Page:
Toiletries – just like a hotel, it is nice if there are little bottles of shampoo and soap for your guests to use.  Consider a bowl in the bathroom filled with samples or just large sized shampoo and liquid soap in the shower.  Sometimes, it is the little things that guests will remember.

Coffee/Tea – for coffee drinkers, like my husband and I, we appreciate a good coffee machine and some coffee/sugar/cream in case we don’t have time to pick up supplies before we arrive.  It doesn’t have to be the best or a big supply, but a starter pack is always a good idea.

Fans and Flashlights/Nightlight – these are not must haves, but they sure are nice to have.  The cabin we just stayed in could have used a fan in the bedroom to cool it down as it was the hottest room in the place.  A flashlight/nightlight is always helpful to find your way around in the night should you need a quick trip to the bathroom or to help the kids.

First Aid – a small basket with bandaids, wraps, tweezers and polysporin is so helpful as many families don’t travel with first aid supplies.

Clear instructions and helpful notes – let your guests know the rules of your cottage and/or the complex where they will be staying.  Do they need to clean before leaving?  Where is the electrical panel?  Where does the garbage and recycling go?  Dog friendly?   The more info, the better the experience for both them and you.

Cleaning – if you would like your guests to clean, then please make it easy for them to do so.  Easy to find brooms, cloths and a vacuum will help them to clean any spills and messes and leave the property in good condition.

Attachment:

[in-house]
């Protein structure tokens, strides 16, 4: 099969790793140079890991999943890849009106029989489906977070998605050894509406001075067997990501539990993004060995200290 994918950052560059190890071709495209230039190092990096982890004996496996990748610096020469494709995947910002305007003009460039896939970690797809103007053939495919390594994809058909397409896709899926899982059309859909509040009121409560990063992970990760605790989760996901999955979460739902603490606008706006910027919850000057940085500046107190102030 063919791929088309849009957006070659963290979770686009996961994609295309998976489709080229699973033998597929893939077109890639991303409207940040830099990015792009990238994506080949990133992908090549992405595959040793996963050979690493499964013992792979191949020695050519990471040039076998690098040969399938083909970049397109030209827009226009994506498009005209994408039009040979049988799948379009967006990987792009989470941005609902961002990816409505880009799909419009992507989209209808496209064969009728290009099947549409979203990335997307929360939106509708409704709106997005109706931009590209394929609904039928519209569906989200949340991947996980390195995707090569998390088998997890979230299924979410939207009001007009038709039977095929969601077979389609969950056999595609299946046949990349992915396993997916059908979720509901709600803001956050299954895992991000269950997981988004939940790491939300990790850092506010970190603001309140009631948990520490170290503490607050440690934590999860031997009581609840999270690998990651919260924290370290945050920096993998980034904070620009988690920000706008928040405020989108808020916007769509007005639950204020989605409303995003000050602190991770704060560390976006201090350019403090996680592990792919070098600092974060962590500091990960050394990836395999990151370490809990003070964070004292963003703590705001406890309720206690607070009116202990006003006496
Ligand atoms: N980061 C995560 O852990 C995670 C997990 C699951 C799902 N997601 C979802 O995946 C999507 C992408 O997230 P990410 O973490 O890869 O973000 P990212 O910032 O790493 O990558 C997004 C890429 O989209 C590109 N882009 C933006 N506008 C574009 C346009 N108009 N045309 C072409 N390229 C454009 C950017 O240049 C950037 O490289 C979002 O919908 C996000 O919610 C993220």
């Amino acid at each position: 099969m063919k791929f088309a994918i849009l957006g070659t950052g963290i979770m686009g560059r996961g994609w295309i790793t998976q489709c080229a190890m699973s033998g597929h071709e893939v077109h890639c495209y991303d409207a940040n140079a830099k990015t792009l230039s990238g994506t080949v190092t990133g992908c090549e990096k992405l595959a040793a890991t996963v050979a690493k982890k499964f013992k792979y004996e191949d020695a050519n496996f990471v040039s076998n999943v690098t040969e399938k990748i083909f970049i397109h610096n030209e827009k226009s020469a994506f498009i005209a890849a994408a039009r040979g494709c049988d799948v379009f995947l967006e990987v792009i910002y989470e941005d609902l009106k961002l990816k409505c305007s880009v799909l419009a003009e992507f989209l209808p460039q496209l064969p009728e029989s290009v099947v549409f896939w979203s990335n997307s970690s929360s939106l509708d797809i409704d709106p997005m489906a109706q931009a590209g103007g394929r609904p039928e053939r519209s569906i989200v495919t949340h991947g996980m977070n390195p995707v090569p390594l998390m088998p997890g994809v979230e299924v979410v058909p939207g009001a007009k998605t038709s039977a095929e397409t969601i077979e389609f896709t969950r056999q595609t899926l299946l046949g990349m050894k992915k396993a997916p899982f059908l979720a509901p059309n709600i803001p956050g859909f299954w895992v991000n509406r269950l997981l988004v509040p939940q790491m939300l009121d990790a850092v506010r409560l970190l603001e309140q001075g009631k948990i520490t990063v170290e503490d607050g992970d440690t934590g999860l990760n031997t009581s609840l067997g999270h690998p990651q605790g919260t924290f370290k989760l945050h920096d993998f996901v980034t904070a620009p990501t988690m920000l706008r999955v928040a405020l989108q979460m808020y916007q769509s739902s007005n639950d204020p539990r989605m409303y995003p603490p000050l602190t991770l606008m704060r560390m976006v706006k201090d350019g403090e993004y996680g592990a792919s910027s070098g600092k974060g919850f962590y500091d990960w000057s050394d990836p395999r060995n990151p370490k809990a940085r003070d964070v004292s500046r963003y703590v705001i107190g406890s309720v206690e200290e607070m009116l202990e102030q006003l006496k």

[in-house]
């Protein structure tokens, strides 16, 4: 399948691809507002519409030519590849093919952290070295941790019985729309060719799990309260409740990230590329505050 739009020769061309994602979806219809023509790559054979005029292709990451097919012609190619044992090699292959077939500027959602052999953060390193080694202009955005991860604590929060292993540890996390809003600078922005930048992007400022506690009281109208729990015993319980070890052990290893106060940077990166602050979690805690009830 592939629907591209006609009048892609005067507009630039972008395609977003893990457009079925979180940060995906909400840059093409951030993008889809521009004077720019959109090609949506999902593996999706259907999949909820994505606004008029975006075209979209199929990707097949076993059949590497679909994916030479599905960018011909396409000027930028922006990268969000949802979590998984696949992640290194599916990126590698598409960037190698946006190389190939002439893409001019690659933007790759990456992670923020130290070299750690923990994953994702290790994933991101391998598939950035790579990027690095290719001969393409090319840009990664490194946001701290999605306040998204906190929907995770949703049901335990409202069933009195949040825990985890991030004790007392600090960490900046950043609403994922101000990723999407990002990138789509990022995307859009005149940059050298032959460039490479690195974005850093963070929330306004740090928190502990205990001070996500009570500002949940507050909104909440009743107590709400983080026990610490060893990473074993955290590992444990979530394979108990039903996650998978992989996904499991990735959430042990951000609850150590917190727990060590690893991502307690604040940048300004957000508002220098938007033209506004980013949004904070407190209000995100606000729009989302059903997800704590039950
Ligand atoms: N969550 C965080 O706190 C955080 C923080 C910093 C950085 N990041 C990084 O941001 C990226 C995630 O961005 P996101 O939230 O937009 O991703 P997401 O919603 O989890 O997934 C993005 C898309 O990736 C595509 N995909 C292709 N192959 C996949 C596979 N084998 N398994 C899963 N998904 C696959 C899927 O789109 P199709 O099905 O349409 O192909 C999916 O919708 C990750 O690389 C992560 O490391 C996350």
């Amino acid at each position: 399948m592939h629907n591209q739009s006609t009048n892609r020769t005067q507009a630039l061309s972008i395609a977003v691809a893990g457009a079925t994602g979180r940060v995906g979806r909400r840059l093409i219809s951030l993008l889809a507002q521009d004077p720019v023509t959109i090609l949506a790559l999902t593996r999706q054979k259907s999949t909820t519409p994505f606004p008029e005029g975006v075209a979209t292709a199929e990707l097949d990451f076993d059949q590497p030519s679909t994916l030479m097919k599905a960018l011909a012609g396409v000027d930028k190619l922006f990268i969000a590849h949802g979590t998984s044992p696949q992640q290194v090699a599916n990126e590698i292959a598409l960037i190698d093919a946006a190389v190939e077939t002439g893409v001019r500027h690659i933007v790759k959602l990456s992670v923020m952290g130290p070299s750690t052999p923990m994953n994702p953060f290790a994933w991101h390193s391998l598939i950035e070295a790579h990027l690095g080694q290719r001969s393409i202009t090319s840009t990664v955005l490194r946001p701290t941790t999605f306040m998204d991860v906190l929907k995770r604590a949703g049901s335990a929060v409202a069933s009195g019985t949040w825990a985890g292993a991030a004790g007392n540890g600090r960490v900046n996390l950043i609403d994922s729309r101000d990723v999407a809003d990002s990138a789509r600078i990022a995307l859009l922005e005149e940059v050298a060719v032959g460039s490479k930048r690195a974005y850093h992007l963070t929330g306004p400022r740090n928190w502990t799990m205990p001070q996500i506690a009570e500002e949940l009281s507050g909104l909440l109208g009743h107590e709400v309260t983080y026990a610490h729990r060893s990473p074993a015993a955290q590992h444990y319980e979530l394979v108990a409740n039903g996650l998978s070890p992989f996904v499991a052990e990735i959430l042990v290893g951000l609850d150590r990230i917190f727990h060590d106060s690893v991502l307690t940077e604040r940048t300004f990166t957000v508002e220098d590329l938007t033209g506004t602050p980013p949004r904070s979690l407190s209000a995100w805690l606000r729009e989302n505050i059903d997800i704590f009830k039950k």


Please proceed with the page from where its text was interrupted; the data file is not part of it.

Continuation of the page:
Tourist info – we love when owners leave maps and brochures of the area suggesting things to do.  If there are some hiking trails, a great park or a restaurant they must eat at, let your guests know – they will appreciate it.

I watched  Sarah’s rental cottage recently and was amazed by the location and how she transformed the outdated property. Your cottage should be a reflection of you and your family, so just make it a place that you like to visit and where guests would like to stay.

Whether you are an cottage owner or renter  this summer, I hope this list helps you have a great holiday experience.   Let me know in the comments if there are any things that make your stay in a vacation property  even better.

linking up with: Curly Crafty MomDesign Dining and DiapersThe Jenny Evolution